Total Quality Marketing: The Key to Regaining Market Shares

By Allan C. Reddy | Go to book overview

CHAPTER 3
SWOT Analysis: A Simple but Effective Tool
This chapter describes a SWOT (Strengths and Weaknesses, and Opportunities and Threats) analysis of U.S. and foreign firms. SWOT analysis is a basic analytical tool in management that has become popular in recent years.SWOT analysis is often used by strategic planners and top management in developing competitive strategies. It is typically used to decide corporate strategies and to make product or market level analyses. Here we extend its application to compare and contrast strengths and weaknesses of U.S. business firms with those of competing foreign business firms.Though the analyses seem to identify only broad trends, SWOT analysis as a technique has the capacity to analyze information in depth depending on the objectives of the users. Thus, by a comparison of strengths and weaknesses and opportunities and threats with those of the competitors (as shown in Figure 3.1), effective strategies and tactics can be developed to combat foreign competition. This versatile technique can also be used in analyzing any two firms or two groups of firms from different countries. Strengths and weaknesses are internal factors of a firm, in contrast with the opportunities and threats, which are external factors ( Kotler 1988, p. 50).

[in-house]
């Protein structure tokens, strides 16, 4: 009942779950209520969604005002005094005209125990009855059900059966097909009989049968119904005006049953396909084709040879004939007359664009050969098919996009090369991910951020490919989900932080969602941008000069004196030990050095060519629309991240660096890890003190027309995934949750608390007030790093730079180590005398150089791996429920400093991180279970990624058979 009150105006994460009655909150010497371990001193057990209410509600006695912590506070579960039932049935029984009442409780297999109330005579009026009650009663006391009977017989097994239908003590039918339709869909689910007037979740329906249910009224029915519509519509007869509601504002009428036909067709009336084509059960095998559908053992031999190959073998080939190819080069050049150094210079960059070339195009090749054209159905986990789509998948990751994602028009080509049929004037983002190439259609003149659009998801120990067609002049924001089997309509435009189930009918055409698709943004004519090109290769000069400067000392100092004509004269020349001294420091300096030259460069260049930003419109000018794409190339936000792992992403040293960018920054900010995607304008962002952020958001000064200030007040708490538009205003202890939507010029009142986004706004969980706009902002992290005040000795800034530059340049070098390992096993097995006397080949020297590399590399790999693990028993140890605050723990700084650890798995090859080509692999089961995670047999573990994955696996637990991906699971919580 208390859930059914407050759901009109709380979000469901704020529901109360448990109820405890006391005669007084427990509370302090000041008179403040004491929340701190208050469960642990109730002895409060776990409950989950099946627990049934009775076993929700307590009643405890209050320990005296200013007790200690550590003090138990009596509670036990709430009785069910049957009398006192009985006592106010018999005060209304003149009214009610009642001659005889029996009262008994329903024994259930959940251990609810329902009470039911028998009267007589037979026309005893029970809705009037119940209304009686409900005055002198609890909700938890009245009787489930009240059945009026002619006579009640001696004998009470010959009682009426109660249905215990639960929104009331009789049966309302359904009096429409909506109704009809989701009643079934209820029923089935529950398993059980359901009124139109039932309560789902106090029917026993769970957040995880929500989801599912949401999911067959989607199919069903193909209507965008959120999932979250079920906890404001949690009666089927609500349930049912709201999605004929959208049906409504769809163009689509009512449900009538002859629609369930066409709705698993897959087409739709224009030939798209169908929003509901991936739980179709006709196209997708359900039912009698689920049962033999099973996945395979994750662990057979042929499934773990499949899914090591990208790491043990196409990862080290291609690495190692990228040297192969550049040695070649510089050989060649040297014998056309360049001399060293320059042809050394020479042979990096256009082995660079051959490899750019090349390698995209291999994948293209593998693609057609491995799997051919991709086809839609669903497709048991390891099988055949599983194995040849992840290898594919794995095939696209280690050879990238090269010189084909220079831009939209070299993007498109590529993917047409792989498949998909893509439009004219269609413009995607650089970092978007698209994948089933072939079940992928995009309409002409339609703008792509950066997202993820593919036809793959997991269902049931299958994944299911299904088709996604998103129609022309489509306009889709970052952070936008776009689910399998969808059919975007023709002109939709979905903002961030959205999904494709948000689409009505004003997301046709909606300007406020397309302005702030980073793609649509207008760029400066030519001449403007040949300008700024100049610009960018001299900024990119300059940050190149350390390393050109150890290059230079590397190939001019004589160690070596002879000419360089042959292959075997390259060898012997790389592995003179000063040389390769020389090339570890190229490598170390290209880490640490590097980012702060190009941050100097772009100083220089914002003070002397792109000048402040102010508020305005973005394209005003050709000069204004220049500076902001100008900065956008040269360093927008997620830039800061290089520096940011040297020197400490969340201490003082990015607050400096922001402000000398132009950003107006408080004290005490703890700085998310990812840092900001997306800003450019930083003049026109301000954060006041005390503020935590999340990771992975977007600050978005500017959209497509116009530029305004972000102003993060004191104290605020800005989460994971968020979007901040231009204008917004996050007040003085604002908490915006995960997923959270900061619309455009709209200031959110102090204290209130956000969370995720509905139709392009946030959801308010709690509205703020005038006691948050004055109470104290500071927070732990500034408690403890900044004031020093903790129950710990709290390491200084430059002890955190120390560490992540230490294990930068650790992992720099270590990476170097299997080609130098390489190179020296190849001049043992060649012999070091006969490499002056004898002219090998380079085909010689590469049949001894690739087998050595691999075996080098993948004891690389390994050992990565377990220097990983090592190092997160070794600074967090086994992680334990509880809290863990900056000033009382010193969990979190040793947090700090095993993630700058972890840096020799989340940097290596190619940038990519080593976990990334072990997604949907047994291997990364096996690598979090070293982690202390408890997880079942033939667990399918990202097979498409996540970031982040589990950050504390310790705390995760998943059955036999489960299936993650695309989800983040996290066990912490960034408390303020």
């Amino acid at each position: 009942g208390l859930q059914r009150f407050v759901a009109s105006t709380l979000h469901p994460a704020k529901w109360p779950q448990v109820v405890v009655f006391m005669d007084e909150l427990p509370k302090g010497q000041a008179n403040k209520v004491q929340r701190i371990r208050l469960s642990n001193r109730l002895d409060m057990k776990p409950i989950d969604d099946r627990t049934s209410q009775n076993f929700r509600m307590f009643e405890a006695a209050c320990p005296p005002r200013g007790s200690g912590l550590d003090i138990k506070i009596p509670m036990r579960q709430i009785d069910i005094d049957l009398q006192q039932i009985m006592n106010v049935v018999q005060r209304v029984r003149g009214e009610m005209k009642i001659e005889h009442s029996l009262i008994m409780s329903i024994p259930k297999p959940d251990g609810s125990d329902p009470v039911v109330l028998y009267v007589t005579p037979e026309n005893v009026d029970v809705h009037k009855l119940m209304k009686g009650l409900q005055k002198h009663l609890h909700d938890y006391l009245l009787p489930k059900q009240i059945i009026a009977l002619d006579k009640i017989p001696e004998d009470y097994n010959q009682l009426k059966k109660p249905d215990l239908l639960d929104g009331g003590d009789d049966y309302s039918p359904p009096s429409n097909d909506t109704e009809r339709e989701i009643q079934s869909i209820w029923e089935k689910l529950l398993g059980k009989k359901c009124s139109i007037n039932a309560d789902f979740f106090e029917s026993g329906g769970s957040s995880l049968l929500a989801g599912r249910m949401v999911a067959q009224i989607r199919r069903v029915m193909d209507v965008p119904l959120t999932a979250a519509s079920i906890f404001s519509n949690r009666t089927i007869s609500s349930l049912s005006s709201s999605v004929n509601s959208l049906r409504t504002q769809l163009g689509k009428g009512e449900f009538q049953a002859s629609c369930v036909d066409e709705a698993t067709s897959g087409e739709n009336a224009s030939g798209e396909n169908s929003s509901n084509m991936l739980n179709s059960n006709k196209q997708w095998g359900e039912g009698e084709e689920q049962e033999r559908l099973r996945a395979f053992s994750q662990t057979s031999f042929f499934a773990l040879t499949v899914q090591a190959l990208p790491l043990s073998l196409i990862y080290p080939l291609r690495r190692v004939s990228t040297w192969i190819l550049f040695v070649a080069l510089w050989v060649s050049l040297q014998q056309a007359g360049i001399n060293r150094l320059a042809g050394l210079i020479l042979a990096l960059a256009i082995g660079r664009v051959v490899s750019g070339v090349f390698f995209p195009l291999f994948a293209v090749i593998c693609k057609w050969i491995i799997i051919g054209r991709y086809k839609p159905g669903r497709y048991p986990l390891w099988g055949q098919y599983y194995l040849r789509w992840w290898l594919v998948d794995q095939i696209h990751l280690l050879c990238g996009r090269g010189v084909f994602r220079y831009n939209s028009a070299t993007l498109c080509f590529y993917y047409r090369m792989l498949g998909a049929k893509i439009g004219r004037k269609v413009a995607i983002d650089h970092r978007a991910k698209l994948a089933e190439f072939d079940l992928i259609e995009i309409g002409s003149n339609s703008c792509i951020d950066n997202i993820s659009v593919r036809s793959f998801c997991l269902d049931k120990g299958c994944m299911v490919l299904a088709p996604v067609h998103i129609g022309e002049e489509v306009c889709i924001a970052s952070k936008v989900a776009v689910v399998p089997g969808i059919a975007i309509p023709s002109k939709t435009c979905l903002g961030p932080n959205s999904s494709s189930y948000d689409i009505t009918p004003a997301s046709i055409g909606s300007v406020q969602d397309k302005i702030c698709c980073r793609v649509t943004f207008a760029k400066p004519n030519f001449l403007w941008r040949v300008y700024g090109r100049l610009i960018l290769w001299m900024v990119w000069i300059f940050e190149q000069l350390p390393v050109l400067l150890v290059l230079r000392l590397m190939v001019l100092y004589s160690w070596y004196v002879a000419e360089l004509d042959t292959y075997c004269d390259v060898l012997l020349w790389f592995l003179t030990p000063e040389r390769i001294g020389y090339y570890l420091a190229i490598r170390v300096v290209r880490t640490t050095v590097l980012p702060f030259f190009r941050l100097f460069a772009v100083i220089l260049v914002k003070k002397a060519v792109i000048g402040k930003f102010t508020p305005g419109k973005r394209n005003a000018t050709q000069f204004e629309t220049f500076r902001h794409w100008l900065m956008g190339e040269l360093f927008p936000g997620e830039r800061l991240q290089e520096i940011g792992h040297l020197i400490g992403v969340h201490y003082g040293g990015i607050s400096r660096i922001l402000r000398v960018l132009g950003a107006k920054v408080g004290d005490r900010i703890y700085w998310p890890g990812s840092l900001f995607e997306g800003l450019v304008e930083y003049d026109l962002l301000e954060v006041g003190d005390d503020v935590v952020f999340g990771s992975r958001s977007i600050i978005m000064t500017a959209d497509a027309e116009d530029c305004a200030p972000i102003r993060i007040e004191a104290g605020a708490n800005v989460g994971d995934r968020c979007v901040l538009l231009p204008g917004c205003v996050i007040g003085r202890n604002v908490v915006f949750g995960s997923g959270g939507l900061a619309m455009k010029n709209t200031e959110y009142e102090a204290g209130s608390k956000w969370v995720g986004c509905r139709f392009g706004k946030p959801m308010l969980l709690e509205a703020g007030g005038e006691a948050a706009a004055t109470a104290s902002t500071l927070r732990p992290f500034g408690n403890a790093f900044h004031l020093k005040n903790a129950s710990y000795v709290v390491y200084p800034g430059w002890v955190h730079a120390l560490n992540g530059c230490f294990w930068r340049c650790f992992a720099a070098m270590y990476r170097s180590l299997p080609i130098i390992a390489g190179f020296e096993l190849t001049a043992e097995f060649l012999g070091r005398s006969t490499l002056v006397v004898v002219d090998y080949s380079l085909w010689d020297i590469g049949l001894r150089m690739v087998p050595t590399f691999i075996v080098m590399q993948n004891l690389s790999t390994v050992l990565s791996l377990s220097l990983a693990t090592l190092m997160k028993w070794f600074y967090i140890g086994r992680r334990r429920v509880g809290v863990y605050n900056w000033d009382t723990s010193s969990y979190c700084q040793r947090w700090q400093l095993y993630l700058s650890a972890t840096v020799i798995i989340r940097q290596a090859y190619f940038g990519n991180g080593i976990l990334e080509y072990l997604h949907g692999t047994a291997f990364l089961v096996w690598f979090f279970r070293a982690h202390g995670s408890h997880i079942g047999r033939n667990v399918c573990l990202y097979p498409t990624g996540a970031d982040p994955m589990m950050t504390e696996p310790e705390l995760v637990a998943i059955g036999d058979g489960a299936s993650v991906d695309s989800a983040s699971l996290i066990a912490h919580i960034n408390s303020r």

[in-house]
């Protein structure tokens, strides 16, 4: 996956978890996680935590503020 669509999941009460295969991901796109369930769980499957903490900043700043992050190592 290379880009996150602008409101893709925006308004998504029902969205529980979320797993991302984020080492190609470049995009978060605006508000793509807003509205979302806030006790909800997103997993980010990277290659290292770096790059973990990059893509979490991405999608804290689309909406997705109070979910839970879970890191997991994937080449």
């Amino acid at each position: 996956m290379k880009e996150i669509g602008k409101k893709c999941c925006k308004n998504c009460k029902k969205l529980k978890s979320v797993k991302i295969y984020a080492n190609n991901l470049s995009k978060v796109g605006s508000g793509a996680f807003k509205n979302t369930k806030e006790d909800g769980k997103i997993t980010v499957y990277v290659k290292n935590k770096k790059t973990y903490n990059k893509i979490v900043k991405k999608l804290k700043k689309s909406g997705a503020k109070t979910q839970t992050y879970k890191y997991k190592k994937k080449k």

1. U.S. firms represent those currently affected (including firms that face the threat in the future) by foreign competitors (automobile and computer firms, for example).
2. Foreign firms represent Japan, East Asian NICs ( Korea, Taiwan, Hong Kong, and Singapore), and Western European firms that strongly compete for share and profits in U.S. markets.

To keep the focus of the analyses limited to important issues, only critical selected factors are discussed and analyzed.

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